History of the St. Simons Lighthouse
The First Lighthouse (1810)
On October 17, 1804, John Couper, a plantation owner on St. Simons Island, deeded four acres of his land, known as "Couper's Point," at the south end of the island for one dollar to the Federal government for the construction of a lighthouse. James Gould of Massachusetts was hired in 1807 by the Treasury Department to build the lighthouse and a one-story frame residence. Original specifications called for the lighthouse to be built of hard brick; however, for economic purposes, most of the material used in the construction was "tabby," a mixture of oyster shell, lime, sand, and water. The uppermost part (12_ feet) was constructed of the "best northward brick." The 75-foot tower, exclusive of the lantern, was an octagonal pyramid, 25 feet in diameter at the base, tapering to 10 feet in diameter at the top. The tabby foundation was eight feet thick at the base. An iron lantern ten feet high and eight feet in diameter rested on top of the brick and tabby tower, making the lighthouse 85 feet tall. Oil lamps were suspended on iron chains in the lantern.
Appointed in May 1810 by President Madison as the first keeper, James Gould held this position at an annual salary of $400 until his 1837 retirement. In 1857, a third-order, double-convex Fresnel lens was installed that greatly improved the lighthouse's power and range. During the Civil War, the Macon Artillery troops and six field guns were stationed at Fort Brown to protect St. Simons Sound. In February 1861, Alexander Couper, son of John Couper, wrote to his brother, James, "I went down to the Island to the officers at 'Fort Brown'--they are comfortably situated in thatched camps. They have built two angles of eighteen-feet base as a breast work. The Fort lies just west of the lighthouse in a corner of Mr. King's field." (The Kings were the owners of Retreat Plantation, now the Sea Island Golf Club and Lodge)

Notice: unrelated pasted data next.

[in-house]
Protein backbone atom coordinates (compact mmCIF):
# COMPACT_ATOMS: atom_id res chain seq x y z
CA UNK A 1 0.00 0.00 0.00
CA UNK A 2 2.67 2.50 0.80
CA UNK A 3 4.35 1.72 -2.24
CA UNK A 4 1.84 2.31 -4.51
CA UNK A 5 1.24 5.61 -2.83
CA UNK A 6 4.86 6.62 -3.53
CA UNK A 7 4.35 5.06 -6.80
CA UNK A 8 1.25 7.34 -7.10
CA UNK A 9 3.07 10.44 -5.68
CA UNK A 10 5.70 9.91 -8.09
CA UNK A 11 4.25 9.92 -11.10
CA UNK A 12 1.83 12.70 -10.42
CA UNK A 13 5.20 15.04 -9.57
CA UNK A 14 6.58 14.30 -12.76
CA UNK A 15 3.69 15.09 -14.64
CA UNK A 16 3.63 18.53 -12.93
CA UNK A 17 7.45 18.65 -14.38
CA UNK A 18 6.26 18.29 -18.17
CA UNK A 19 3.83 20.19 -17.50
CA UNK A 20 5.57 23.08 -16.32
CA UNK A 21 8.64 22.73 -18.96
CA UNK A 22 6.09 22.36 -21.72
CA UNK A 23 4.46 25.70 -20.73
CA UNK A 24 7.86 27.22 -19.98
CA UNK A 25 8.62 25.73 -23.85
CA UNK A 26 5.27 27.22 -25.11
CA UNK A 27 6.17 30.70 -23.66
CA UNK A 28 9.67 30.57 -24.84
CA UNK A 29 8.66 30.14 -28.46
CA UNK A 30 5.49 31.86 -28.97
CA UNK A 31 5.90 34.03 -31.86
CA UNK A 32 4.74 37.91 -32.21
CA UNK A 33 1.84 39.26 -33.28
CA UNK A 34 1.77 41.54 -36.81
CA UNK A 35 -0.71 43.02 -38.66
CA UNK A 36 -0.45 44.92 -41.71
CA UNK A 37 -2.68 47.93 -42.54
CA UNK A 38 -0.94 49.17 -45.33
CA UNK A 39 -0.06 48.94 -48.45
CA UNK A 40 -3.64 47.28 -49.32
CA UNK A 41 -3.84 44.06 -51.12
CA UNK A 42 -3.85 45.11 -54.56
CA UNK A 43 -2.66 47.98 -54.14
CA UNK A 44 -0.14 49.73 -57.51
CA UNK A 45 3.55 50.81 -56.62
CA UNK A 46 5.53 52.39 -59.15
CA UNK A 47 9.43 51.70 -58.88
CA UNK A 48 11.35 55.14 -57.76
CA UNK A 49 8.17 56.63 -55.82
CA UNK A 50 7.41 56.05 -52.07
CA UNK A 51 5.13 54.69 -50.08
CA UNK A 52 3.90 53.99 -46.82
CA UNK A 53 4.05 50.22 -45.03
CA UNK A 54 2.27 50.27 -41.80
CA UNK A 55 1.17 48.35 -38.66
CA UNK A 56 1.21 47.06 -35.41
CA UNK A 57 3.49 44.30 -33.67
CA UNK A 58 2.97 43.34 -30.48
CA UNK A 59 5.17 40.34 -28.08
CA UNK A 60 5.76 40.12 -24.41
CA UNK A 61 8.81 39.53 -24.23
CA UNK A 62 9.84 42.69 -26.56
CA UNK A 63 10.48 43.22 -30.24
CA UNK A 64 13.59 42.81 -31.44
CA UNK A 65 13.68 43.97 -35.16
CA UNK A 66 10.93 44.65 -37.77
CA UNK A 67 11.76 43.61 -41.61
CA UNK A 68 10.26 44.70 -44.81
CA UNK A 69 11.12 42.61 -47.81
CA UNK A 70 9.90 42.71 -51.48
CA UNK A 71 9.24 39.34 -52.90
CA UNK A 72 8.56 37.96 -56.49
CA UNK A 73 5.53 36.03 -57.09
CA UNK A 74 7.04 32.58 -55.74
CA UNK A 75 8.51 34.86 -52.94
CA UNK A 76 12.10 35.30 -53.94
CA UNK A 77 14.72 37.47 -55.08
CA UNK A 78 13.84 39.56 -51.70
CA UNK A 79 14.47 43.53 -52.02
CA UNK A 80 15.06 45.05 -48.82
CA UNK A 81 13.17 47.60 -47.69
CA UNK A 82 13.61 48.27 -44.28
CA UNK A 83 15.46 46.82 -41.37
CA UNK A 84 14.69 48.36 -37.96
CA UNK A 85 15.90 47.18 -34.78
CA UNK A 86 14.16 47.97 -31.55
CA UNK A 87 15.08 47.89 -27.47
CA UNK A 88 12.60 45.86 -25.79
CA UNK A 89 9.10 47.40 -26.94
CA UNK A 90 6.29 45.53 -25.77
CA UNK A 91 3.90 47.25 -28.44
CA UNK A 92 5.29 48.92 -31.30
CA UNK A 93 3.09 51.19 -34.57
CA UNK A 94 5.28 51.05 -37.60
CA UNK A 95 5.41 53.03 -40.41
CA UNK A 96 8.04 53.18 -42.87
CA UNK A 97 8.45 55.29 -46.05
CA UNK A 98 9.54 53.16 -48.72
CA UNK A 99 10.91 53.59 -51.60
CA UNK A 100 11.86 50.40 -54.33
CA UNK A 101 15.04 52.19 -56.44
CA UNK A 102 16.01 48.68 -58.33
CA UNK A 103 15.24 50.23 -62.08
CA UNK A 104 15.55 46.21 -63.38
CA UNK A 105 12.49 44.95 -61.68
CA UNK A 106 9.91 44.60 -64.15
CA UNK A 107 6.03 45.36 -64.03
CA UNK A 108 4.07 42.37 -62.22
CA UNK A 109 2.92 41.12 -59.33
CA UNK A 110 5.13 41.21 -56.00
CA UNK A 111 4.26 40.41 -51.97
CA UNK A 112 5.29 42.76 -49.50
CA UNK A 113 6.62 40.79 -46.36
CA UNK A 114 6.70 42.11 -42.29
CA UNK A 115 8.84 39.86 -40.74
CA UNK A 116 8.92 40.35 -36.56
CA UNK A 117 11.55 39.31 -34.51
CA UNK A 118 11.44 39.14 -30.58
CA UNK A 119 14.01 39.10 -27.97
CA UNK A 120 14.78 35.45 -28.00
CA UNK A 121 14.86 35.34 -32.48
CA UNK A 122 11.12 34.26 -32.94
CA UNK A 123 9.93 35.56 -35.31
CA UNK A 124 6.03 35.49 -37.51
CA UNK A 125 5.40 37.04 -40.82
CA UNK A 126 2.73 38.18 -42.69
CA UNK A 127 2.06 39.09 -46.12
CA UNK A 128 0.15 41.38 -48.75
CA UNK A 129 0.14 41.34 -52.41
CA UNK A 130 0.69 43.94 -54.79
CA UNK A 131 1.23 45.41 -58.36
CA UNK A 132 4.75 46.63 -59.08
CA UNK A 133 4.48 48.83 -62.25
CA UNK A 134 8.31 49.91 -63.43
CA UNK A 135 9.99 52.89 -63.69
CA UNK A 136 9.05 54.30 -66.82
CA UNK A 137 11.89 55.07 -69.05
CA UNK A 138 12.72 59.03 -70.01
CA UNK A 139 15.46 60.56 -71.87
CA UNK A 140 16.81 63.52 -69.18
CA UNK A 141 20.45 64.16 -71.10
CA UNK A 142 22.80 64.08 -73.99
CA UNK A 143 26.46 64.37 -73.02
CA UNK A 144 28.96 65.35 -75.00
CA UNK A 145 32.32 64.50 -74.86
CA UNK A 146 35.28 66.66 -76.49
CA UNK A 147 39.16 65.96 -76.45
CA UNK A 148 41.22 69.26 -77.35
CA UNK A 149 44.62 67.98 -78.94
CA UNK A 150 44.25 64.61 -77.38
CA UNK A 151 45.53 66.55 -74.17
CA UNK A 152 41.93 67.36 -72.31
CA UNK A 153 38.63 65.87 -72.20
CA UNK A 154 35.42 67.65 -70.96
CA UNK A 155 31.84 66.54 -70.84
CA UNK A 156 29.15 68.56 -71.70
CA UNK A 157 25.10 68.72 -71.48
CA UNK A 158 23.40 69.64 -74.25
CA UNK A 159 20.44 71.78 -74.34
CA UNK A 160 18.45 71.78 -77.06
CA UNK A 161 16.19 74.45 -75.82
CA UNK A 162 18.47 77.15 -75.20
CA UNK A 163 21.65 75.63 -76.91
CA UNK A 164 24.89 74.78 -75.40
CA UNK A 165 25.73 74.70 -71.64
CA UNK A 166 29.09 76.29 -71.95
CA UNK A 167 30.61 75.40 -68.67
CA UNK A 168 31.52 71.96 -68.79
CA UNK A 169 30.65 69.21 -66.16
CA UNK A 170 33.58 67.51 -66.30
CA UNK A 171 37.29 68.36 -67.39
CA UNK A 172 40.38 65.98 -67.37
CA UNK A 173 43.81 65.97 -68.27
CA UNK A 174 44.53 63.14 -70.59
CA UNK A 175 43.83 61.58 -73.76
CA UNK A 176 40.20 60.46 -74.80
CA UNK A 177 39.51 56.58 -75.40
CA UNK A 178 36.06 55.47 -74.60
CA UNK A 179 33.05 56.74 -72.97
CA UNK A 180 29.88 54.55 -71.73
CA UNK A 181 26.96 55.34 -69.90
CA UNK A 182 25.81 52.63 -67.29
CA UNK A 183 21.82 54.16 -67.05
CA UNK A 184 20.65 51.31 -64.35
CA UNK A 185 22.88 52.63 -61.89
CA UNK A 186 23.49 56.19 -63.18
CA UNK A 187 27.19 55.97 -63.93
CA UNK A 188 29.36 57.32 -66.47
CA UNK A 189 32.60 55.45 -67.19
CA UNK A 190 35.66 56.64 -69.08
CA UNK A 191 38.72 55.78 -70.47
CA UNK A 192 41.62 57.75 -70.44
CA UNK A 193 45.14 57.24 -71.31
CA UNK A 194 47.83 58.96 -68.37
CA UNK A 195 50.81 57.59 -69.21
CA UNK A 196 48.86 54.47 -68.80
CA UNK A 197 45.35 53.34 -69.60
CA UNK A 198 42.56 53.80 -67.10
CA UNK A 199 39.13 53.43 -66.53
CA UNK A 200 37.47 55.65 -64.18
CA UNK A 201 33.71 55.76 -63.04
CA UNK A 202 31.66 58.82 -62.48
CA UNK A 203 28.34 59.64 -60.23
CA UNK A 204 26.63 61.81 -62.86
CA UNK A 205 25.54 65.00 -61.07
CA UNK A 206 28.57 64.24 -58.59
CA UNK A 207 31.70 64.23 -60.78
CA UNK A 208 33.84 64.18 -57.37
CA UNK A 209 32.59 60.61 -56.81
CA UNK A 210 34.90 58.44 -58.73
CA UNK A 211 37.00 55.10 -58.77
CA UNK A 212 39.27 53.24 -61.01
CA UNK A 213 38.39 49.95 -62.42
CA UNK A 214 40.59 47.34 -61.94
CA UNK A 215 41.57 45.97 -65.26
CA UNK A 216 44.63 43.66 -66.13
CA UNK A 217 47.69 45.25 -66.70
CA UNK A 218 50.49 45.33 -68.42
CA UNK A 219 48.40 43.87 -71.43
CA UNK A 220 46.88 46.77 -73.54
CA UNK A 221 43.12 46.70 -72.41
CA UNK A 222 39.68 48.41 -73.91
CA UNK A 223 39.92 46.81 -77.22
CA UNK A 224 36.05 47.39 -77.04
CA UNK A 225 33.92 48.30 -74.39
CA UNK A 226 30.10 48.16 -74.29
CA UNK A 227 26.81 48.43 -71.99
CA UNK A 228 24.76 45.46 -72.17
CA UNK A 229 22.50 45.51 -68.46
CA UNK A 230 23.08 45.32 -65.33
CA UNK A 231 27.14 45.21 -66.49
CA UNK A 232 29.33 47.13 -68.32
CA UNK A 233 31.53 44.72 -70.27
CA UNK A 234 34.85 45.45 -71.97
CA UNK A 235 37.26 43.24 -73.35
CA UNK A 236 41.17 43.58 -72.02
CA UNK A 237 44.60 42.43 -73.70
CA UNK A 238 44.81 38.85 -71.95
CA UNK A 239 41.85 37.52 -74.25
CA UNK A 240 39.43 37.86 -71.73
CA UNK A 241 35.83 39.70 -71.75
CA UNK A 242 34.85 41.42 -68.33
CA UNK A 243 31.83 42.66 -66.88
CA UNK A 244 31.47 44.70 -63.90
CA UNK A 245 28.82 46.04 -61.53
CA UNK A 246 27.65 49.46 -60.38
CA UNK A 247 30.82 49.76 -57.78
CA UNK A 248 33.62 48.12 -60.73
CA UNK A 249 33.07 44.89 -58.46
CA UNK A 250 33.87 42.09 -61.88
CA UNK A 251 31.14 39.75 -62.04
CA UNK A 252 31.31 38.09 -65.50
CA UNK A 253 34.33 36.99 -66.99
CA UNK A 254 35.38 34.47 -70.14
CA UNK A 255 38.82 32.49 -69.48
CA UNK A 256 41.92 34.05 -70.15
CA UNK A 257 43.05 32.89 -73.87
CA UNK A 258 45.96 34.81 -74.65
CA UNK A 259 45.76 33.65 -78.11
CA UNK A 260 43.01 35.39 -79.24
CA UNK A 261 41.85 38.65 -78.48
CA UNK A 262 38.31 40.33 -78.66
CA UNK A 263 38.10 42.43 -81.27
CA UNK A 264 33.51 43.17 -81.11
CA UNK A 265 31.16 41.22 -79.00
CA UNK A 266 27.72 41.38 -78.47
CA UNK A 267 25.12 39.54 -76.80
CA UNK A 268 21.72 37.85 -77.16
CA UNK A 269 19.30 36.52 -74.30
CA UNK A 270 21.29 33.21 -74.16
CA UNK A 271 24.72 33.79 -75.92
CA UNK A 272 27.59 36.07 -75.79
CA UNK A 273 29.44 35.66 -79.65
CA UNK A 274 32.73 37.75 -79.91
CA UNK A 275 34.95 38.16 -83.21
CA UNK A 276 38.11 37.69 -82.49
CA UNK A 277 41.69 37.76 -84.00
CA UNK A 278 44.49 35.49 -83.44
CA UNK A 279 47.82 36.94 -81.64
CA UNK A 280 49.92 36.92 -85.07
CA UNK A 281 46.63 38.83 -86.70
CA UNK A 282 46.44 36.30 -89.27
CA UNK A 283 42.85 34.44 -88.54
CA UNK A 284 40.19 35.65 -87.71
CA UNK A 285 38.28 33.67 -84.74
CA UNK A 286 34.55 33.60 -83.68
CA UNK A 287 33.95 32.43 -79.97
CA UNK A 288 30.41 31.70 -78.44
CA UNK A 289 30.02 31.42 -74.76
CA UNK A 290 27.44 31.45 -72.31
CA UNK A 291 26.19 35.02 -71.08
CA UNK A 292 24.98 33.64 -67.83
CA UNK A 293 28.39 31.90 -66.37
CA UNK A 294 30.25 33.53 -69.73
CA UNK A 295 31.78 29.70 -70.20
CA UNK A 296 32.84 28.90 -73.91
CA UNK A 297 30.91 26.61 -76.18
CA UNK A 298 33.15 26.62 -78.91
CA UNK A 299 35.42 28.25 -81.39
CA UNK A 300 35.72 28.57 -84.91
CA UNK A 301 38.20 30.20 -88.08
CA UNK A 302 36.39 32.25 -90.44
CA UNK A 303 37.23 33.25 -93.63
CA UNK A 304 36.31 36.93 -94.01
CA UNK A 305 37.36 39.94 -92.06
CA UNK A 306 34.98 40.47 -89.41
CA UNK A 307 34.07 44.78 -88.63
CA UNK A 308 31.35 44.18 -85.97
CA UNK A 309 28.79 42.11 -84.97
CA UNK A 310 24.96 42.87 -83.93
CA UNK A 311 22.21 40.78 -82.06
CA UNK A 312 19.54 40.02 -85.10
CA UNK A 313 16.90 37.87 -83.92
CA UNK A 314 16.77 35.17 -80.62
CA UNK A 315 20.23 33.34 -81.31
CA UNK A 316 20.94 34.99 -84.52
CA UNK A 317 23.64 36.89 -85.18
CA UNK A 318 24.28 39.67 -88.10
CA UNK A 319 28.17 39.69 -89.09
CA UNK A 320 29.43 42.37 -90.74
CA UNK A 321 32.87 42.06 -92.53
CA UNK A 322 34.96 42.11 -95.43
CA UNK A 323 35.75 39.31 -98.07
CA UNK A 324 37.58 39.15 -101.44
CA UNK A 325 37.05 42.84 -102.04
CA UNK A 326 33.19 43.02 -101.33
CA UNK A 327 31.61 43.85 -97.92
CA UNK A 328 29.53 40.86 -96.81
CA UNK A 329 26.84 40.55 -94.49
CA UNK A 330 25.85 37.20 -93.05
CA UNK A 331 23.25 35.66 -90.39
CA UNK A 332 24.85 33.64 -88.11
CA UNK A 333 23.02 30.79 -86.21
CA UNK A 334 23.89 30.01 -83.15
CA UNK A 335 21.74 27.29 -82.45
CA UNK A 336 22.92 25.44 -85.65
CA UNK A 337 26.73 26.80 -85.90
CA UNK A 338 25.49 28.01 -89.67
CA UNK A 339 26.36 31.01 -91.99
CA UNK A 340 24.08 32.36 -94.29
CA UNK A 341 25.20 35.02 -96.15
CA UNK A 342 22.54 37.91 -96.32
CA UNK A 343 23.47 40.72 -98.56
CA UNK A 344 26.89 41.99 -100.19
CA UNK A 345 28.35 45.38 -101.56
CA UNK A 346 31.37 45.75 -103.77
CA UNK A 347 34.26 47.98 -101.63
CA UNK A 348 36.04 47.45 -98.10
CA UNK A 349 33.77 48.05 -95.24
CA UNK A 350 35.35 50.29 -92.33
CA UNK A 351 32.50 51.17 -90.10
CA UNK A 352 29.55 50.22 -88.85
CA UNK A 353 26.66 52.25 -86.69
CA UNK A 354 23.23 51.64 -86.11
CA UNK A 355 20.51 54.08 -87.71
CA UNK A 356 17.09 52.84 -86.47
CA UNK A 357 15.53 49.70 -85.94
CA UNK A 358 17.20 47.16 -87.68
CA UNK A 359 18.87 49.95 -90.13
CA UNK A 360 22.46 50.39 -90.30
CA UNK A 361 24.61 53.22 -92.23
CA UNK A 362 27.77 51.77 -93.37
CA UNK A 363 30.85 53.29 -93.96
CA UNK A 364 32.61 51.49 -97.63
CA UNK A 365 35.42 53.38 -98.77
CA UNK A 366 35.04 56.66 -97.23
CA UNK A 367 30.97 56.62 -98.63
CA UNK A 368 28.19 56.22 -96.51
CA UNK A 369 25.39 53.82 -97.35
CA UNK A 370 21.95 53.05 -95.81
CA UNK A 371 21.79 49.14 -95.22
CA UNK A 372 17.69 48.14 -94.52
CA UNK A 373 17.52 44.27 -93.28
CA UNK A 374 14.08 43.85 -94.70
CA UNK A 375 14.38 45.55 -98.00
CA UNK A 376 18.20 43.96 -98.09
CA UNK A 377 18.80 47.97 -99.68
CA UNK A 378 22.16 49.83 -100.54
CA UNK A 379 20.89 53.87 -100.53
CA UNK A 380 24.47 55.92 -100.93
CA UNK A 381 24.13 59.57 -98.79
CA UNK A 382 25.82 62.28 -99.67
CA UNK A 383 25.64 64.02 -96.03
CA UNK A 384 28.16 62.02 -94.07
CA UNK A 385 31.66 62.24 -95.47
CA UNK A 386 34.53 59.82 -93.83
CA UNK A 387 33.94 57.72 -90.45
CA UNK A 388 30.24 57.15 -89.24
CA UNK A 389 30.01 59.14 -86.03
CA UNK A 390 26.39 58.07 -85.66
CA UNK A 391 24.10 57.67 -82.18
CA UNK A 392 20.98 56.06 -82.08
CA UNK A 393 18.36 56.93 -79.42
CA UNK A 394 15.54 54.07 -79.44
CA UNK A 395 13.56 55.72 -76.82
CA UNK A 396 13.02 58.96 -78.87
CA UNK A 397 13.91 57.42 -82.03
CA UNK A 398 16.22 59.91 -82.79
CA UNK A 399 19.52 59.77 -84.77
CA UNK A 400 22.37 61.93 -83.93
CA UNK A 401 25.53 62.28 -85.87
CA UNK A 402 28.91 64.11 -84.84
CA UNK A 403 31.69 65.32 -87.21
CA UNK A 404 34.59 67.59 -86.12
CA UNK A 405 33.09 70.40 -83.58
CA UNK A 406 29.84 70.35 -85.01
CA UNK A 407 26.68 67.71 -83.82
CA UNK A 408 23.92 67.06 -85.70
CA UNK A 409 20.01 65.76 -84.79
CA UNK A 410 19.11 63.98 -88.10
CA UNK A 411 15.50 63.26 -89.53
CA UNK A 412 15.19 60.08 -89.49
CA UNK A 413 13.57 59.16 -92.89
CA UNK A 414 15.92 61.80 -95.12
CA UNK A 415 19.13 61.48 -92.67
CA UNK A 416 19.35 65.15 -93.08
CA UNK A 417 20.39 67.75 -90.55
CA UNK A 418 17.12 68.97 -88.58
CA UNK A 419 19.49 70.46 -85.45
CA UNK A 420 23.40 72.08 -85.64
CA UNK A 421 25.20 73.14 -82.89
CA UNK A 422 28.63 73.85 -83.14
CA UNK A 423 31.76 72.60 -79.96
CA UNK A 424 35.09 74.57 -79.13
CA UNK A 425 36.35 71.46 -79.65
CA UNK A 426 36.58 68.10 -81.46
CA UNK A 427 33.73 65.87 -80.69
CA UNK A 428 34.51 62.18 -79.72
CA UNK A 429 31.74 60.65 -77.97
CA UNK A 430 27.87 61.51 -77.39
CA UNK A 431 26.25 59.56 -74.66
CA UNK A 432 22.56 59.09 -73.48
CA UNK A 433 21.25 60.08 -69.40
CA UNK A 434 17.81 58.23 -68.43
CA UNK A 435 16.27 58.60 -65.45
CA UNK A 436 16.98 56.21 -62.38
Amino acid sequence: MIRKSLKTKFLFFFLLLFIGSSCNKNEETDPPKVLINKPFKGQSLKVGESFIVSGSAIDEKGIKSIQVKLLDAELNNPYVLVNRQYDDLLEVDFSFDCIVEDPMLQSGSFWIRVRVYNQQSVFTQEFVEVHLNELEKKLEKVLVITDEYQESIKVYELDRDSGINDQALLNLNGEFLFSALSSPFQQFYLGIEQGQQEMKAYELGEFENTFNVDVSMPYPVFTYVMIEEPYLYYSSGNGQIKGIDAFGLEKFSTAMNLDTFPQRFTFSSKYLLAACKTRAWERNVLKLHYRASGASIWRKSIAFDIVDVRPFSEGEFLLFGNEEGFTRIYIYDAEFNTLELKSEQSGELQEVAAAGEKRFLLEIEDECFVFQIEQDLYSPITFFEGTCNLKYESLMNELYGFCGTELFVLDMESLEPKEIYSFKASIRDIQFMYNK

During the Civil War, the blockade of Federal ships and the subsequent invasion of Georgia by Federal troops forced the Confederates to evacuate St. Simons Island. Prior to leaving in 1862, the Confederates destroyed Gould's lighthouse so the Federal forces could not use it as a navigational aid. For the next ten years, Retreat Plantation's cotton barn served as a navigational reference for ships entering Brunswick harbor. The tall cotton barn was marked on U.S. government maps as "King's Cotton House."
The ruins of the first lighthouse were partially excavated by archaeologists during August 1974. Its boundaries are just south of the oil house where one can see a mound of grass. A photograph and history are explained on an interpretative sign at that spot. James Gould probably built a frame house to serve as the home for the lighthouse keeper and his family. The exact site of that dwelling is not known.
St. Simons Island Lighthouse Museum Statement of Purpose
The mission of the St. Simons Island Lighthouse Museum is to present and interpret the history and culture of coastal Georgia as it is reflected in its heritage of significant sites and resources. Through exhibits, educational programs and interpretation, the value of this heritage gives meaning and orientation to present day life and creates an awareness of the need for the preservation of our treasured past for future generations.
The Coastal Georgia Historical Society statement of purpose and St. Simons Island Lighthouse Museum mission were officially adopted by the Executive Board of Director and incorporated into the By-Laws, amended 14 December 2000.